Tip #1: Teriyaki chicken meatballs make great finger food for parties- serve with a toothpick or satay stick to make them easy to eat! Click here for more Asian canapés.
Tip #2: Combine the meat mixture with some tofu to get extra soft and juicy meatballs.
Tip #3: The delicious teriyaki sauce goes very well with a garnish of green onions, lightly toasted sesame seeds and/ or sesame oil.
Homemade teriyaki sauce using only soy sauce, mirin, sake and sugar can last for about 2 weeks in a sterilised container in the fridge.
It would depend on the brand of teriyaki sauce that you are using. Although most of the ingredients in teriyaki sauce are plant-based, the sweetener may be a cause for concern: the sugar used may contain bone char (and thus is not vegan). In addition, some sugar-free sauces use honey, which is also not vegan. Always check the ingredient list to be sure (or make your own!) Click through to the post for an easy vegan teriyaki sauce recipe.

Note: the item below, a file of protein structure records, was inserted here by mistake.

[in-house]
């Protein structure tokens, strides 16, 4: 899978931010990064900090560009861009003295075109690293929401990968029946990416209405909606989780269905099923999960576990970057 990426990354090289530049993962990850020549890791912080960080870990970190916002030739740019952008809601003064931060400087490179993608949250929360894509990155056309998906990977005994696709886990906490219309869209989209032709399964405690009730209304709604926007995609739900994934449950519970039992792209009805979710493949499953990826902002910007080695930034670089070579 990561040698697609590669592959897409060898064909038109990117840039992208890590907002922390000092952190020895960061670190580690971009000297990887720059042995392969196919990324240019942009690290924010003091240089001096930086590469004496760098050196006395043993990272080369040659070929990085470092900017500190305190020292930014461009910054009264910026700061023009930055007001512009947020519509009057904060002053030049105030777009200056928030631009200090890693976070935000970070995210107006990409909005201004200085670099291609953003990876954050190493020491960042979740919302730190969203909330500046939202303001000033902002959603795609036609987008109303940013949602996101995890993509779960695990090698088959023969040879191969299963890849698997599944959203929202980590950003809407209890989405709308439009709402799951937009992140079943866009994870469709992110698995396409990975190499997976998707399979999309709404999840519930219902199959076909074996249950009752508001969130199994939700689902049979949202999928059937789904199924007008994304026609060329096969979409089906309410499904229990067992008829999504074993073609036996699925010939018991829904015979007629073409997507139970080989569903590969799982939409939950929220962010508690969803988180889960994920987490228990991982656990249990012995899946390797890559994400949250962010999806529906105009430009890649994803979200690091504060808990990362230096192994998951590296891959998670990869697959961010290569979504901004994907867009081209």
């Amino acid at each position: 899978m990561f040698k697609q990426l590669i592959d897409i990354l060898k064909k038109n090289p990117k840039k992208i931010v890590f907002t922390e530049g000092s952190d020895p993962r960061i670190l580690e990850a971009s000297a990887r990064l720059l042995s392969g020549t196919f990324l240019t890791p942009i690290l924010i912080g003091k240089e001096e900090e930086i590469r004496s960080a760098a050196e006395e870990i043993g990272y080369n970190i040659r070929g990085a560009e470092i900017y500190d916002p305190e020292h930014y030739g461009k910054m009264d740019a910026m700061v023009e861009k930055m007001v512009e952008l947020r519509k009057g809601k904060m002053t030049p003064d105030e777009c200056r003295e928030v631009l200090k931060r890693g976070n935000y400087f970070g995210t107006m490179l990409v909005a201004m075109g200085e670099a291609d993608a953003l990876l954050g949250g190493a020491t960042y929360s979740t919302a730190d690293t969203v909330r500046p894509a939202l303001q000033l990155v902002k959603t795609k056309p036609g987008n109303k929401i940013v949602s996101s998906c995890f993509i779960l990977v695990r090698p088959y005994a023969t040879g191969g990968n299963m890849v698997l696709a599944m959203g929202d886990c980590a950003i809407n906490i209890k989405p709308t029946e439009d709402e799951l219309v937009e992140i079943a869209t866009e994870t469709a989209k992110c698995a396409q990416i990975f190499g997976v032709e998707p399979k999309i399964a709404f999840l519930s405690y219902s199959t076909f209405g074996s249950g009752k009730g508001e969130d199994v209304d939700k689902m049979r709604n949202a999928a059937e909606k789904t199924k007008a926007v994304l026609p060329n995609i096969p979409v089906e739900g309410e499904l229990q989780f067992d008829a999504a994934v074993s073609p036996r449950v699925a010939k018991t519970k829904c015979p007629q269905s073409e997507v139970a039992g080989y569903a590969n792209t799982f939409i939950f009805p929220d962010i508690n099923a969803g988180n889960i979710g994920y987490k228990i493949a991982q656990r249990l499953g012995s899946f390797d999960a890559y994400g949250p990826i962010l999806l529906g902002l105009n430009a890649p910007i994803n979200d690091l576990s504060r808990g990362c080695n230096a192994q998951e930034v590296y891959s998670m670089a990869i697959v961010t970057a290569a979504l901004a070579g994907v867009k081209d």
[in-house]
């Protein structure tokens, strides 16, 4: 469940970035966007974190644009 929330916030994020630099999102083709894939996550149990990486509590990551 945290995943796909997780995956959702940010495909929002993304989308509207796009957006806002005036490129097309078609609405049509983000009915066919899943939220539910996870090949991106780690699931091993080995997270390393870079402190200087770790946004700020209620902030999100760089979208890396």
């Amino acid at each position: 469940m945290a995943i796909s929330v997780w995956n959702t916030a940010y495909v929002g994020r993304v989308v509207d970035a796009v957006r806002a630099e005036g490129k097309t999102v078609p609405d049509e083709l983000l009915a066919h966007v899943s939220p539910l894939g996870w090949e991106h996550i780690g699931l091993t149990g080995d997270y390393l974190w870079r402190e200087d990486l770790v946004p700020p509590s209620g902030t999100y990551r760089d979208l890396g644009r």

Teriyaki sauce is made with soy sauce, which contains wheat and thus is not naturally gluten-free. To make teriyaki sauce without soy sauce, tamarind can be used in its stead. Some people use coconut aminos, but I've personally never experimented with it.
The traditional Japanese way is to cook down the sauce using heat but you can also use a cornstarch slurry- the cornstarch can be replaced with regular flour, tapioca starch or potato starch. (Add 1 tablespoon of cold starch to 2 tablespoons of water and mix really well till no clumps remain, then drizzle into the heated teriyaki sauce (whilst simultaneously stirring.) Add a little of the cornstarch mixture, till the sauce has reached the desired consistency and is nice and shiny. (Heat the sauce for at least 2 minutes, to make sure the cornstarch is cooked through.) To thicken without using cornstarch, you can add some fat or oil such as cold butter, but we're entering fusion territory here!
Other Japanese Recipes
Meatballs can also work well as a main dish- in this case, serve with some of the following side dishes to create a nutritious meal for the entire family:
- Cold silken tofu
- Corn on the cob- slather with butter and some red pepper flakes for spice!
- Vegetable stir-fry (I suggest frying green beans in garlic and oyster sauce)
- Roasted carrots